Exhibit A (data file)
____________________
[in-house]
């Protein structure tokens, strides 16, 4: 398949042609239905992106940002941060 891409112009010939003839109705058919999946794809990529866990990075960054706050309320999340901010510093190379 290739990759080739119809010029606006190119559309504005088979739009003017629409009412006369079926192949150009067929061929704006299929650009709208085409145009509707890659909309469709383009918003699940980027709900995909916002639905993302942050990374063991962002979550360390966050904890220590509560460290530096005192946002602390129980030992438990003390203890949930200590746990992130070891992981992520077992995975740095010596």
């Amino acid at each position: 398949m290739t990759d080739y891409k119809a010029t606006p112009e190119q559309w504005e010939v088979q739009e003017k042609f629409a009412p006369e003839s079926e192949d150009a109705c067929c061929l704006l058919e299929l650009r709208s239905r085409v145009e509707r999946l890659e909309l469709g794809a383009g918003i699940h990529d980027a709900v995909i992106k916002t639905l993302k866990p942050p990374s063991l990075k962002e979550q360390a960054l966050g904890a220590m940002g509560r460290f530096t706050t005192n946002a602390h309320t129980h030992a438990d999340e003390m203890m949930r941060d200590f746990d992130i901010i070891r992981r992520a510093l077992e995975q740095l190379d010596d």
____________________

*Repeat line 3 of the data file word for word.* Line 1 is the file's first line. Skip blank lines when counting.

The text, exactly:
């Amino acid at each position: 398949m290739t990759d080739y891409k119809a010029t606006p112009e190119q559309w504005e010939v088979q739009e003017k042609f629409a009412p006369e003839s079926e192949d150009a109705c067929c061929l704006l058919e299929l650009r709208s239905r085409v145009e509707r999946l890659e909309l469709g794809a383009g918003i699940h990529d980027a709900v995909i992106k916002t639905l993302k866990p942050p990374s063991l990075k962002e979550q360390a960054l966050g904890a220590m940002g509560r460290f530096t706050t005192n946002a602390h309320t129980h030992a438990d999340e003390m203890m949930r941060d200590f746990d992130i901010i070891r992981r992520a510093l077992e995975q740095l190379d010596d």